Ferric Semi Aims to Integrate DC-DCs Inside Microprocessors

November 12, 2012 by Jeff Shepard

Ferric Semiconductor was founded by a team of engineers and materials scientists out of Columbia University, with the goal to develop integrated inductors in CMOS technology for use in advanced on-chip voltage regulators. The company's objective is to commercialize power converters utilizing inductors with precisely engineered laminations of high-permeability magnetic material.

This is expected to enable a significant improvement in power converter current density and subsequently enable power supplies for microprocessors and systems on chip (SoCs) to be down converted in the same package, or even on the same die. This new class of integrated voltage regulators (IVRs) will provide as much as 20% reduction in total power consumption for digital ICs by reducing resistive losses and enabling improved power management techniques.

Voltage regulators utilizing integrated magnetic thin-film inductors are expected to have cost and performance advantages over the other voltage regulator products that are commercially available. Therefore this technology is expected to have a sizeable impact on the $10 billion worldwide voltage regulator market. Furthermore, the integration of magnetic materials with CMOS will facilitate advances in other magnetic based systems, such as magnetic filters, sensors and imagers. Likewise, the experience gained from commercializing a magnetic material process module with CMOS technology will lower the technological barriers for other forms of heterogeneous integration.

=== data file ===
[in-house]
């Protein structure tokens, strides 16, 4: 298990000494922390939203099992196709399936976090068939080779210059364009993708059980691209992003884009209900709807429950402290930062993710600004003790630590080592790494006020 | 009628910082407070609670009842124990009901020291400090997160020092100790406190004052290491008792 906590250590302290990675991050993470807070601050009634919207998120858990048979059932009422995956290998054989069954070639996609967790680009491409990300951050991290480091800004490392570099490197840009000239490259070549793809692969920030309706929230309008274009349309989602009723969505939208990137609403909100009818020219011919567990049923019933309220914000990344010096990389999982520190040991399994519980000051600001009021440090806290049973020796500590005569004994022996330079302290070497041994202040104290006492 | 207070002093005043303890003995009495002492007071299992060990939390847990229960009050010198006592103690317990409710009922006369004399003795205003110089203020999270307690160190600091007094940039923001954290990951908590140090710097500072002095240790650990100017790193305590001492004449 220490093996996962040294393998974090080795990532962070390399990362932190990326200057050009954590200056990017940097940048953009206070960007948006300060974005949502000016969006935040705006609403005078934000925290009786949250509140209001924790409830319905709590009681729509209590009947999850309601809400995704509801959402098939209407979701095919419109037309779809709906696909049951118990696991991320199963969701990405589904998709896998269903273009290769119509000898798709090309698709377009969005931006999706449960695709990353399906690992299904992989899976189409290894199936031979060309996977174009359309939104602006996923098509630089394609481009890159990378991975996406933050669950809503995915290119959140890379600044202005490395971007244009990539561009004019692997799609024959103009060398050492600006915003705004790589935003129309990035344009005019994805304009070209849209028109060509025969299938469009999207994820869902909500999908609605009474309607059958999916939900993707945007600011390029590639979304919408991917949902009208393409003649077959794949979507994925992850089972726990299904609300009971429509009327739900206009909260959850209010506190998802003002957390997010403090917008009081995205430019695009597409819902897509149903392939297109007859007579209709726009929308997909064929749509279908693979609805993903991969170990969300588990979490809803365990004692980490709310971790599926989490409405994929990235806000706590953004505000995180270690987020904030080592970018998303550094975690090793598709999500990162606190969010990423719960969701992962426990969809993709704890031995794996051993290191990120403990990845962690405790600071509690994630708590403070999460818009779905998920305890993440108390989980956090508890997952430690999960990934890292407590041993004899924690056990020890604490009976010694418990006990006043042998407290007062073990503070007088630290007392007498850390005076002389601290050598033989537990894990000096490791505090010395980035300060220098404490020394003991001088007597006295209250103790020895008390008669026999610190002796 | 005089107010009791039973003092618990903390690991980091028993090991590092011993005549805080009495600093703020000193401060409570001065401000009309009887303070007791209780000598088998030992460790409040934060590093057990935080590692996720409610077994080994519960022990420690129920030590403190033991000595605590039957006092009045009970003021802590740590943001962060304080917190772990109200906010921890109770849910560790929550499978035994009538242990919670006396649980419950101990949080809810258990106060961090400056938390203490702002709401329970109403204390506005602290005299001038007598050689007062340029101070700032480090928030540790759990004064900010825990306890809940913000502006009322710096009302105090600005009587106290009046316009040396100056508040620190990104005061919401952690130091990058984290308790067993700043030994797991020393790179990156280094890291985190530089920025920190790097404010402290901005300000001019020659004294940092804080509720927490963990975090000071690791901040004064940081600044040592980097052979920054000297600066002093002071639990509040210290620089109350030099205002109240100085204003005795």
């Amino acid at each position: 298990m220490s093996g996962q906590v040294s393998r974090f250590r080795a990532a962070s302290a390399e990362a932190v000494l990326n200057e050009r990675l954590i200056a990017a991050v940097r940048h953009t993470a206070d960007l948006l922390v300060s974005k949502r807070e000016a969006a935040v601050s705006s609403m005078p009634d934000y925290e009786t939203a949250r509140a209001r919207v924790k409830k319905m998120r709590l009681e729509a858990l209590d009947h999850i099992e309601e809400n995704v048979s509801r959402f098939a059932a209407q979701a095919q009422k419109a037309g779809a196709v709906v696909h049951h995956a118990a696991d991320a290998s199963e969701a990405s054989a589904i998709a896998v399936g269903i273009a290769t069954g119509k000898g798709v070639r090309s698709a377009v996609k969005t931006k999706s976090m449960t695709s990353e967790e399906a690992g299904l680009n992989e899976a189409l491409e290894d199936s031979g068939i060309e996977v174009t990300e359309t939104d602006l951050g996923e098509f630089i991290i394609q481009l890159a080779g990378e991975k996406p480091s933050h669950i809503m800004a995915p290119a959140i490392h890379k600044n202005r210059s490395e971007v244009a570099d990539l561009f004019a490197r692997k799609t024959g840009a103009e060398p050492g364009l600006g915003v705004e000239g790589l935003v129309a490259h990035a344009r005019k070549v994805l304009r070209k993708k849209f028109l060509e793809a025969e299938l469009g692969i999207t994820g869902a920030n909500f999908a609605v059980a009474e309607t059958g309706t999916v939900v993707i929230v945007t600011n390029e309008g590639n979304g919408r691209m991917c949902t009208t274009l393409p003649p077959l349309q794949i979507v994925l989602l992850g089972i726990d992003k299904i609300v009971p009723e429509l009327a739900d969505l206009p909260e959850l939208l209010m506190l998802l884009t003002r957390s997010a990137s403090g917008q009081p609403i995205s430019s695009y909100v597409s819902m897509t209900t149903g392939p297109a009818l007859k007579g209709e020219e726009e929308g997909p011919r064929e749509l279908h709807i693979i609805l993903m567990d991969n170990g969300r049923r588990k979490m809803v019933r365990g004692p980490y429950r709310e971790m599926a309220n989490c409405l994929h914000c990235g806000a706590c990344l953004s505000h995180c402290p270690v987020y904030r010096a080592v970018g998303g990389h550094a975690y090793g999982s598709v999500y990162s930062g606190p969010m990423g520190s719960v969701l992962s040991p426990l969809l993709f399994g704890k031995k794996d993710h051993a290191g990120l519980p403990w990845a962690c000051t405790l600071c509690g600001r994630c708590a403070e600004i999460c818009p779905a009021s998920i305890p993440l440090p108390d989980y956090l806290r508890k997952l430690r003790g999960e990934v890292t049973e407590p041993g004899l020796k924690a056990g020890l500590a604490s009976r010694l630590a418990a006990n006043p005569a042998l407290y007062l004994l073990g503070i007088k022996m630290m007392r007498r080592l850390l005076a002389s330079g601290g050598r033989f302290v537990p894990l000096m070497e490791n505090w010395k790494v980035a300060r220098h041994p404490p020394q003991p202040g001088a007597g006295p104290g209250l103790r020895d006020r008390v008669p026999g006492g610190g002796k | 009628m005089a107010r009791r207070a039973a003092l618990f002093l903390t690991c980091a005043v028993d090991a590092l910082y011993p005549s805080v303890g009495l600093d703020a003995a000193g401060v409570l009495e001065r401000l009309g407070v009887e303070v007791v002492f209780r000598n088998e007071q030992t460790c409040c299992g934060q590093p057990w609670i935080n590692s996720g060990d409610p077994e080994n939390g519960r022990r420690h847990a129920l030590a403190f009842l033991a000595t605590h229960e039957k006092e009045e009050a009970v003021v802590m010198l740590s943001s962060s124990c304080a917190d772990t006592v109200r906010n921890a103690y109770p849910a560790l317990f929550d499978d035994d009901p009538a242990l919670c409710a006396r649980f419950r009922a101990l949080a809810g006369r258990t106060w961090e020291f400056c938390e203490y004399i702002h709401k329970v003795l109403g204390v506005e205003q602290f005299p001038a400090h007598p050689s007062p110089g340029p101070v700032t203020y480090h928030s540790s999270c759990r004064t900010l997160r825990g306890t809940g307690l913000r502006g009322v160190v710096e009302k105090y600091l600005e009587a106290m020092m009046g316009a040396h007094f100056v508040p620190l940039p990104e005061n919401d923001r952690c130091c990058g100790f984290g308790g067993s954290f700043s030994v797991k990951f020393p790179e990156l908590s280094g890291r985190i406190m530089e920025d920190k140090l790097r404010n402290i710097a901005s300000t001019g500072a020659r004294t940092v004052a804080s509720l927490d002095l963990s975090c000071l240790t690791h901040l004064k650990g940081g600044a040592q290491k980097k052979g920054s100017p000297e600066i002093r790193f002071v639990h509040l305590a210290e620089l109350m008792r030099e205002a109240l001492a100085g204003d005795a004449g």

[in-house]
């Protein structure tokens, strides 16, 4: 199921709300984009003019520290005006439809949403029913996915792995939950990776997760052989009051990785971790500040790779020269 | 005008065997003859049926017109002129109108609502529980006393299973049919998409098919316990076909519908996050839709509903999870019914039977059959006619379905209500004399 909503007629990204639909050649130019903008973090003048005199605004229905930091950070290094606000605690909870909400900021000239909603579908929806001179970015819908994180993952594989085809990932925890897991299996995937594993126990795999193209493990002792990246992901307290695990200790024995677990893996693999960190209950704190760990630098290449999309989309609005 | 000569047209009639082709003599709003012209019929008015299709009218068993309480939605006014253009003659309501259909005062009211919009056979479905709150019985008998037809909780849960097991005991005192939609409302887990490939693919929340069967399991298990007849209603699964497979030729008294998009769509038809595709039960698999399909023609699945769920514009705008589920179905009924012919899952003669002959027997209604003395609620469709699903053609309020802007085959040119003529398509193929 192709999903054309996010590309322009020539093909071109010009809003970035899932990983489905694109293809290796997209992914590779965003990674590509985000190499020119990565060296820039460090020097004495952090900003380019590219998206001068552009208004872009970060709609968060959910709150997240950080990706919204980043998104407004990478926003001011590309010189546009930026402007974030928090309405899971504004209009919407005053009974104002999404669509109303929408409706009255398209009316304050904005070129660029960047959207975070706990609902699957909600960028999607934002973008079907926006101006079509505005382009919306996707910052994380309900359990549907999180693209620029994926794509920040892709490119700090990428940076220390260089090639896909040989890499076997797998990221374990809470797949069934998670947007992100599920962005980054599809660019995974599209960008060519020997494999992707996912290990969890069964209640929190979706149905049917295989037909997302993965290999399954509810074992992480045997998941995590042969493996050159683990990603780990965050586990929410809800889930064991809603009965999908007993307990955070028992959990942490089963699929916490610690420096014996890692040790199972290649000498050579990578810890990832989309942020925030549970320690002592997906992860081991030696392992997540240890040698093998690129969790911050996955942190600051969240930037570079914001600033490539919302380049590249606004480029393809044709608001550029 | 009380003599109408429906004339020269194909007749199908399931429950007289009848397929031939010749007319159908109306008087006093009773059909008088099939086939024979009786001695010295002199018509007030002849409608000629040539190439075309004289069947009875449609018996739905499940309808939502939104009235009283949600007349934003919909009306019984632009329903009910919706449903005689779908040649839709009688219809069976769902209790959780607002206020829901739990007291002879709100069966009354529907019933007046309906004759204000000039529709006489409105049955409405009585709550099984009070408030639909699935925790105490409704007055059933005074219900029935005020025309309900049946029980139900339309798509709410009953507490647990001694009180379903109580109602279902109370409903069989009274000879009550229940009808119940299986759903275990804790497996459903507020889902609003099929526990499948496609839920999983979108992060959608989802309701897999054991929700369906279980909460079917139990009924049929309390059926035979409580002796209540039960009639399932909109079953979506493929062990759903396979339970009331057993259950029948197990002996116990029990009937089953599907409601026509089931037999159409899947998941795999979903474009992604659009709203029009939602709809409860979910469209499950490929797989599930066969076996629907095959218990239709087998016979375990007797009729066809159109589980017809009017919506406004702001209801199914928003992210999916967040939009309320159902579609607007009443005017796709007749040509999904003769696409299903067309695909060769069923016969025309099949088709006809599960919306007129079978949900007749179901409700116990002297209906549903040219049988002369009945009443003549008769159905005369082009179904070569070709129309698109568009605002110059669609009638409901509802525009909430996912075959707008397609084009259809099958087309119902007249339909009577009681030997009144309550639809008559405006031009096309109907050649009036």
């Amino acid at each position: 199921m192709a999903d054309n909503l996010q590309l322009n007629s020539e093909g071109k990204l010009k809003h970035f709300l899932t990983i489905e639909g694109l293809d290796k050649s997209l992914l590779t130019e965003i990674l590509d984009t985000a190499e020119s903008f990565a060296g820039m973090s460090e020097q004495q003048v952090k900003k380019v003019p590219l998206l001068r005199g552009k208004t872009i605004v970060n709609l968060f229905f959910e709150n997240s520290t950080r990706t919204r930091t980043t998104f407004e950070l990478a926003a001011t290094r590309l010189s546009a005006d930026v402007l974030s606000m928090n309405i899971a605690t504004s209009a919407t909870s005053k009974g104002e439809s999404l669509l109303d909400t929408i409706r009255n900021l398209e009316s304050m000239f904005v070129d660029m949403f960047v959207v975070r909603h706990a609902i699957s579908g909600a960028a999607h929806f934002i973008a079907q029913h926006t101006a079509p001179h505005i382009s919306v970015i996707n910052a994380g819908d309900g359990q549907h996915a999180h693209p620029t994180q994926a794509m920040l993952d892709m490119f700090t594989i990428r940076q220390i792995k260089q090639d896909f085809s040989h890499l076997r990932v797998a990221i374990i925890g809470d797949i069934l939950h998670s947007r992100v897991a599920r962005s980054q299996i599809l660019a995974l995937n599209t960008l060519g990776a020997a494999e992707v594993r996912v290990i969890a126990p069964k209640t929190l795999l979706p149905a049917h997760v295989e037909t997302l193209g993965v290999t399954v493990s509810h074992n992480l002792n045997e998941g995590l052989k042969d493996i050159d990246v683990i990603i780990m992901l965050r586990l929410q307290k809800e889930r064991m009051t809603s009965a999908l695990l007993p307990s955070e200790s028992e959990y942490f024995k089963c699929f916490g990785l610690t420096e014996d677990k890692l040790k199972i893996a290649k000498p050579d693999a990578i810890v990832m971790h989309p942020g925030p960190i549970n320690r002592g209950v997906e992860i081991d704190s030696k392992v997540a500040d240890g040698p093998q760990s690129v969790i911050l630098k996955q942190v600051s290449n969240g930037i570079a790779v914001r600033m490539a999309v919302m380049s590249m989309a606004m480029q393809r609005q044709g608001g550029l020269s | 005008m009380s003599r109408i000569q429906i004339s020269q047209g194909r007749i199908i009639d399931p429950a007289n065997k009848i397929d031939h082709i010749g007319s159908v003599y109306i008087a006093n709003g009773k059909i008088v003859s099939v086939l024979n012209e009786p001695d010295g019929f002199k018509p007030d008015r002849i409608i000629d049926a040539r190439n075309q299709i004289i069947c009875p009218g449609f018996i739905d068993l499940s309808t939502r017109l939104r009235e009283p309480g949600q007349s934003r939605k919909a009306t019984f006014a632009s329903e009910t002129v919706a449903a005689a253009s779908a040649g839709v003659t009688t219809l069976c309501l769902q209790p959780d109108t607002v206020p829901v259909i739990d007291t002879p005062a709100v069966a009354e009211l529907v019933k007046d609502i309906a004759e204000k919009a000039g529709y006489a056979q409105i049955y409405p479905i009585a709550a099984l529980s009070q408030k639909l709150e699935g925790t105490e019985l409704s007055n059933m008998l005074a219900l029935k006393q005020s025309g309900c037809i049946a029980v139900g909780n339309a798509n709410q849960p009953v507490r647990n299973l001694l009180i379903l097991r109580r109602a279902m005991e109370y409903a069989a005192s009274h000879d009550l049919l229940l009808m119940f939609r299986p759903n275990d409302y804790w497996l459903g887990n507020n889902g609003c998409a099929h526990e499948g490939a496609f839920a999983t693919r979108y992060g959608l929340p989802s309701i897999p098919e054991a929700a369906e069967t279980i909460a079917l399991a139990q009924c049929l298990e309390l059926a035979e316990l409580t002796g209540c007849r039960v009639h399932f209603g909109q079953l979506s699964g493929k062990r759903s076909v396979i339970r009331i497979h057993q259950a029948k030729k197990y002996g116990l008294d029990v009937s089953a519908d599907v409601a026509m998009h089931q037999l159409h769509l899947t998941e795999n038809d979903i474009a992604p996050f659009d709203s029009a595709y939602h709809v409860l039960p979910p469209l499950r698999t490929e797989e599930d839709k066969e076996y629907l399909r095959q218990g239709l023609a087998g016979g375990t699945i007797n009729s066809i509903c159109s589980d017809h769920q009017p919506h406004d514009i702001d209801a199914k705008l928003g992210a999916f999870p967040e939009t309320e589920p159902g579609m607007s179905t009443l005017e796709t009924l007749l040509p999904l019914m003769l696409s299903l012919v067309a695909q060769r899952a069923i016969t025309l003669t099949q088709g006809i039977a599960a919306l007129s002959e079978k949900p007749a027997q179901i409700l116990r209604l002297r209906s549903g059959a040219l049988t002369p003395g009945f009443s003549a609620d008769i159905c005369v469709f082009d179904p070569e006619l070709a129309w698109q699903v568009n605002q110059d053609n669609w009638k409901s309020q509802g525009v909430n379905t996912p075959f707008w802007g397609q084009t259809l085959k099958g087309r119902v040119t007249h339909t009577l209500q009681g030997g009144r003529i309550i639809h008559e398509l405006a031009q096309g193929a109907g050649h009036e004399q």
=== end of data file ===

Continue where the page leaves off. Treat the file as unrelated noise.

Professor Ken Shepard serves as a Technical Advisor to Ferric, and is Chairman of the Board of Directors for Ferric Semiconductor, Inc. Dr. Shepard brings with him more than 20 years of experience in the semiconductor industry. Before joining Columbia, he worked for five years as a Research Staff Member and Manager at the IBM T. J. Watson Research Center in the VLSI Department. From 1997- 2001, Prof. Shepard was the co-founder and Chief Technology Officer of CadMOS Design Technology, an electronic design automation (EDA) start-up which commercialized technology developed by Prof. Shepard in the area of noise analysis in digital integrated circuits. From 2001 to 2004, Prof. Shepard consulted for Cadence at the level of Senior Architect.

Noah Sturcken, Ferric's Chief Technology Officer, is a graduating Ph. D. student of Prof. Shepard and has been the instrumental force in both the technology development and circuit design of this project. Mr. Sturcken has worked at the AMD Research and Development Lab (RADL) as well as the Digital/Analog design team. He is the first author on five publications and the lead inventor on three patents that have resulted from this Ph. D. work at Columbia University.

The company's broader vision is to enable a reduction in power consumption for all digital computing platforms, ranging from smart-phones to datacenters. The total energy savings potential for this new class of technology is estimated at 15 billion kWh within the United States alone, this is equivalent to roughly 10 million metric tons of CO2 emissions. This technology will also significantly reduce the footprint for digital ICs enabling a significant reduction in form-factor for all classes of computing platforms.